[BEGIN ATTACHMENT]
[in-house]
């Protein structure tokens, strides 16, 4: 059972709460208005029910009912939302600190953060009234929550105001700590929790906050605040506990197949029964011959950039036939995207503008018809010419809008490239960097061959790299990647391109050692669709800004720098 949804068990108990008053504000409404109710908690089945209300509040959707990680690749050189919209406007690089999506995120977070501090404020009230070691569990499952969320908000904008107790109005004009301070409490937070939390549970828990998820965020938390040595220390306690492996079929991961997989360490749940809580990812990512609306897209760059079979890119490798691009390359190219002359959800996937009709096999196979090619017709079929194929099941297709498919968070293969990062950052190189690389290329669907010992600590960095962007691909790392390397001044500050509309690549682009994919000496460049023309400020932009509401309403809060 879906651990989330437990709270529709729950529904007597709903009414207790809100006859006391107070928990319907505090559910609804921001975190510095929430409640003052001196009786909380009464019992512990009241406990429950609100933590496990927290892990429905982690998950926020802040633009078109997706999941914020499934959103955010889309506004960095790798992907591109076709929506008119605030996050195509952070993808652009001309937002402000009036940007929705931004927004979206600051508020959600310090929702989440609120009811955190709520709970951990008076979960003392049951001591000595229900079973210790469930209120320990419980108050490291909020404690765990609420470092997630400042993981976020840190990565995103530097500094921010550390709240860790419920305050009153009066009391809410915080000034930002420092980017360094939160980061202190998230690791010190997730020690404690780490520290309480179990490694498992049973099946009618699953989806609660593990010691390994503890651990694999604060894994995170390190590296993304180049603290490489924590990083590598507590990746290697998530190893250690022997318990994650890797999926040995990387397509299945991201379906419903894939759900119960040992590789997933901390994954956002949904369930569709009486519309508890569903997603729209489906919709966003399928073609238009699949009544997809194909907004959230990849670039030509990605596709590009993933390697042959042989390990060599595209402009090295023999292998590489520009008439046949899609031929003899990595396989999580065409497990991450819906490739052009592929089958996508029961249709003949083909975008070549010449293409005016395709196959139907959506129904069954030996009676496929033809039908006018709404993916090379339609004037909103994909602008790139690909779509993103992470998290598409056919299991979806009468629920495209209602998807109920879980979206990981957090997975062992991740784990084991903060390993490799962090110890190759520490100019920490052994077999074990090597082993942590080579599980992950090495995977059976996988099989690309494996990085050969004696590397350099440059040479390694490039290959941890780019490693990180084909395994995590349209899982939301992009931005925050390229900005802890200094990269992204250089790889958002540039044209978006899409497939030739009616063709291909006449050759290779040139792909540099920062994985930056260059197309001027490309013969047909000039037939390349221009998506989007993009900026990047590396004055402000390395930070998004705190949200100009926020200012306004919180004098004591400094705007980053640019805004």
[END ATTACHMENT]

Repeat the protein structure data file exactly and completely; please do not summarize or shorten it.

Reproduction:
[in-house]
């Protein structure tokens, strides 16, 4: 059972709460208005029910009912939302600190953060009234929550105001700590929790906050605040506990197949029964011959950039036939995207503008018809010419809008490239960097061959790299990647391109050692669709800004720098 949804068990108990008053504000409404109710908690089945209300509040959707990680690749050189919209406007690089999506995120977070501090404020009230070691569990499952969320908000904008107790109005004009301070409490937070939390549970828990998820965020938390040595220390306690492996079929991961997989360490749940809580990812990512609306897209760059079979890119490798691009390359190219002359959800996937009709096999196979090619017709079929194929099941297709498919968070293969990062950052190189690389290329669907010992600590960095962007691909790392390397001044500050509309690549682009994919000496460049023309400020932009509401309403809060 879906651990989330437990709270529709729950529904007597709903009414207790809100006859006391107070928990319907505090559910609804921001975190510095929430409640003052001196009786909380009464019992512990009241406990429950609100933590496990927290892990429905982690998950926020802040633009078109997706999941914020499934959103955010889309506004960095790798992907591109076709929506008119605030996050195509952070993808652009001309937002402000009036940007929705931004927004979206600051508020959600310090929702989440609120009811955190709520709970951990008076979960003392049951001591000595229900079973210790469930209120320990419980108050490291909020404690765990609420470092997630400042993981976020840190990565995103530097500094921010550390709240860790419920305050009153009066009391809410915080000034930002420092980017360094939160980061202190998230690791010190997730020690404690780490520290309480179990490694498992049973099946009618699953989806609660593990010691390994503890651990694999604060894994995170390190590296993304180049603290490489924590990083590598507590990746290697998530190893250690022997318990994650890797999926040995990387397509299945991201379906419903894939759900119960040992590789997933901390994954956002949904369930569709009486519309508890569903997603729209489906919709966003399928073609238009699949009544997809194909907004959230990849670039030509990605596709590009993933390697042959042989390990060599595209402009090295023999292998590489520009008439046949899609031929003899990595396989999580065409497990991450819906490739052009592929089958996508029961249709003949083909975008070549010449293409005016395709196959139907959506129904069954030996009676496929033809039908006018709404993916090379339609004037909103994909602008790139690909779509993103992470998290598409056919299991979806009468629920495209209602998807109920879980979206990981957090997975062992991740784990084991903060390993490799962090110890190759520490100019920490052994077999074990090597082993942590080579599980992950090495995977059976996988099989690309494996990085050969004696590397350099440059040479390694490039290959941890780019490693990180084909395994995590349209899982939301992009931005925050390229900005802890200094990269992204250089790889958002540039044209978006899409497939030739009616063709291909006449050759290779040139792909540099920062994985930056260059197309001027490309013969047909000039037939390349221009998506989007993009900026990047590396004055402000390395930070998004705190949200100009926020200012306004919180004098004591400094705007980053640019805004």